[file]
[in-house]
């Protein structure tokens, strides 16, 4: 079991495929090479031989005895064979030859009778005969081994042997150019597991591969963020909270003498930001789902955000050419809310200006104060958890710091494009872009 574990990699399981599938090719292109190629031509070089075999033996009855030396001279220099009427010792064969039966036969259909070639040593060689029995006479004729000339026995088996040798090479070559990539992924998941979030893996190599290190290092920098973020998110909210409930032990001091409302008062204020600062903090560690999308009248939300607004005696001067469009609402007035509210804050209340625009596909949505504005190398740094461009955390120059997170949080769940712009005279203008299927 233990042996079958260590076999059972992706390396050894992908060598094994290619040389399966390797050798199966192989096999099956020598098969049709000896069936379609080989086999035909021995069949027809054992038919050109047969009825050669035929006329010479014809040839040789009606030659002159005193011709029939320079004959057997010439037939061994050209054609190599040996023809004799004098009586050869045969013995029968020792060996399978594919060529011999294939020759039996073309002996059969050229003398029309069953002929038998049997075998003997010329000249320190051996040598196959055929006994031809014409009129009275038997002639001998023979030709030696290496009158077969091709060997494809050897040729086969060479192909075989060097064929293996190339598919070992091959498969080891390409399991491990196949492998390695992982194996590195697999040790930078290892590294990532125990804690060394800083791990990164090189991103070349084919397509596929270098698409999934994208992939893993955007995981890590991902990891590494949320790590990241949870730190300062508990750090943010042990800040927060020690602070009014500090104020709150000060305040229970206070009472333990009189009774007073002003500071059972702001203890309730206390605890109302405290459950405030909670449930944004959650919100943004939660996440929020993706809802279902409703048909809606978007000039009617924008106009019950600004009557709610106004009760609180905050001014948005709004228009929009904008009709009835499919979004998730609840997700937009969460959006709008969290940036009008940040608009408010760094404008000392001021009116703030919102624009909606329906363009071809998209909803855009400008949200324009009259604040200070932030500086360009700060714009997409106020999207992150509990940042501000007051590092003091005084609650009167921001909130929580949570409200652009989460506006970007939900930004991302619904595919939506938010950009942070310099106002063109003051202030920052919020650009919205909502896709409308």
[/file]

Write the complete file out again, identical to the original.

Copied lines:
[in-house]
């Protein structure tokens, strides 16, 4: 079991495929090479031989005895064979030859009778005969081994042997150019597991591969963020909270003498930001789902955000050419809310200006104060958890710091494009872009 574990990699399981599938090719292109190629031509070089075999033996009855030396001279220099009427010792064969039966036969259909070639040593060689029995006479004729000339026995088996040798090479070559990539992924998941979030893996190599290190290092920098973020998110909210409930032990001091409302008062204020600062903090560690999308009248939300607004005696001067469009609402007035509210804050209340625009596909949505504005190398740094461009955390120059997170949080769940712009005279203008299927 233990042996079958260590076999059972992706390396050894992908060598094994290619040389399966390797050798199966192989096999099956020598098969049709000896069936379609080989086999035909021995069949027809054992038919050109047969009825050669035929006329010479014809040839040789009606030659002159005193011709029939320079004959057997010439037939061994050209054609190599040996023809004799004098009586050869045969013995029968020792060996399978594919060529011999294939020759039996073309002996059969050229003398029309069953002929038998049997075998003997010329000249320190051996040598196959055929006994031809014409009129009275038997002639001998023979030709030696290496009158077969091709060997494809050897040729086969060479192909075989060097064929293996190339598919070992091959498969080891390409399991491990196949492998390695992982194996590195697999040790930078290892590294990532125990804690060394800083791990990164090189991103070349084919397509596929270098698409999934994208992939893993955007995981890590991902990891590494949320790590990241949870730190300062508990750090943010042990800040927060020690602070009014500090104020709150000060305040229970206070009472333990009189009774007073002003500071059972702001203890309730206390605890109302405290459950405030909670449930944004959650919100943004939660996440929020993706809802279902409703048909809606978007000039009617924008106009019950600004009557709610106004009760609180905050001014948005709004228009929009904008009709009835499919979004998730609840997700937009969460959006709008969290940036009008940040608009408010760094404008000392001021009116703030919102624009909606329906363009071809998209909803855009400008949200324009009259604040200070932030500086360009700060714009997409106020999207992150509990940042501000007051590092003091005084609650009167921001909130929580949570409200652009989460506006970007939900930004991302619904595919939506938010950009942070310099106002063109003051202030920052919020650009919205909502896709409308």